Despite catastrophic proposed cuts to Environmental Protection Agency (EPA) funding for programs that protect future generations from air and water pollution, protect biodiversity, and combat climate change, one thing Democrats and Republicans alike can agree on is that federal assistance to communities for cleaning and redeveloping contaminated properties is a great investment.
Communities across the U.S. report an ROI (return on investment) ranging from 4:1 to over 40:1, as these properties–which are often stratgically located (which is why they were first to be developed long ago), come back to life.
Now, in 2017, 172 communities will receive 279 grants totaling $56.8 million from EPA Brownfields funding through their Assessment and Cleanup Grants.
These funds will aid under-served and economically disadvantaged communities through the assessment and cleanup of abandoned industrial and commercial properties and expand the ability of communities to recycle vacant and abandoned properties for new, productive reuses.
“EPA is committed to working with communities to redevelop Brownfields sites which have plagued their neighborhoods. EPA’s Assessment and Cleanup grants target communities that are economically disadvantaged and include places where environmental cleanup and new jobs are most needed,” said EPA Administrator Scott Pruitt. “These grants leverage considerable infrastructure and other investments, improving local economies and creating an environment where jobs can grow. I am very pleased the President’s budget recognizes the importance of these grants by providing continued funding for this important program.”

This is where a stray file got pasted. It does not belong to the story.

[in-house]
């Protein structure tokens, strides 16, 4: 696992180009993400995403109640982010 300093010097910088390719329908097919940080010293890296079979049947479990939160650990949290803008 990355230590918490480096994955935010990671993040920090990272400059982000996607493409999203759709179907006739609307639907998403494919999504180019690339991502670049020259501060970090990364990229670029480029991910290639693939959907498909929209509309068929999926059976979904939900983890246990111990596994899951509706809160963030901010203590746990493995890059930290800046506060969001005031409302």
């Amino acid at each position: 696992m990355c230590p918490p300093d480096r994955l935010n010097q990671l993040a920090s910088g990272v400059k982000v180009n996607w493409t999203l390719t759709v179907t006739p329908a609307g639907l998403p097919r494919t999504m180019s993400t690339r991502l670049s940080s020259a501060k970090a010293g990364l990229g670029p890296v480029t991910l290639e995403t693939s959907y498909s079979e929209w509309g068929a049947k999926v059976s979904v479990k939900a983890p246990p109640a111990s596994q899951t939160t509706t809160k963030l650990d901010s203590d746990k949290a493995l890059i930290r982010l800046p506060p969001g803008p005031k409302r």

Here are just a few examples of communities that will benefit from this year’s round of EPA funding:
- Niagara County, New York will receive $300,000 total in grant funding from the Environmental Protection Agency to help redevelop vacant and unused brownfield properties. The county will receive $200,000 to help conduct environmental site assessments for hazardous substances and $100,000 for assessments for petroleum contamination. Niagara County has received $4.8 million in brownfields grants since 1998. Past assessment work in the county has revealed asbestos, chlorinated solvents, heavy metals, polychlorinated biphenyls (PCBs), petroleum products, radioactive materials, and petroleum-contaminated soil and groundwater.
- Trenton, New Jersey is getting $200,000 to clean up a contaminated former lead and zinc smelter and promote the site’s redevelopment. The grant will pay for removal of petroleum contamination in the soil and groundwater at Asarco‘s old Federated Metals plant on Enterprise Avenue. The site was used from 1925 to 1980 for lead and zinc smelting. “The site’s been vacant since 2002 and sitting here, it looks like a symbol of wasted potential,” said Catherine McCabe, the acting administrator of the EPA’s Region 2. “Once the cleanup is complete, the city will revitalize the site into a vibrant industrial park with railroad access.“
- The Brooke and Hancock region of West Virginia is receiving the largest grant award of its kind for revitalization: $600,000. It will go to the BHJ Metro Planning Commission to revitalize an abandoned porcelain plant in Newell that has been shuttered since 2012. It’s still houses high-tech lab equipment and the porcelain molds that the plant used to produce. Now, it could see new life as a new business. The roughly 8-acre site in Newell isn’t much to look at in its present state. The plan is to demolish most of the buildings and leave only sound structures in a viable industry area.
- Youngstown, Ohio has been granted $200,000 to help revitalize abandoned gas stations throughout the shrunken city. The money will help the city collaborate with community partners to inventory, prioritize, assess and plan for the development of former gas stations on major streets. The grant will also help with vacant lots that have petroleum or oil based hazards buried beneath them. Mayor John McNally says there are about 300 of those lots in Youngstown.
Feature photo courtesy of the American Architectural Foundation.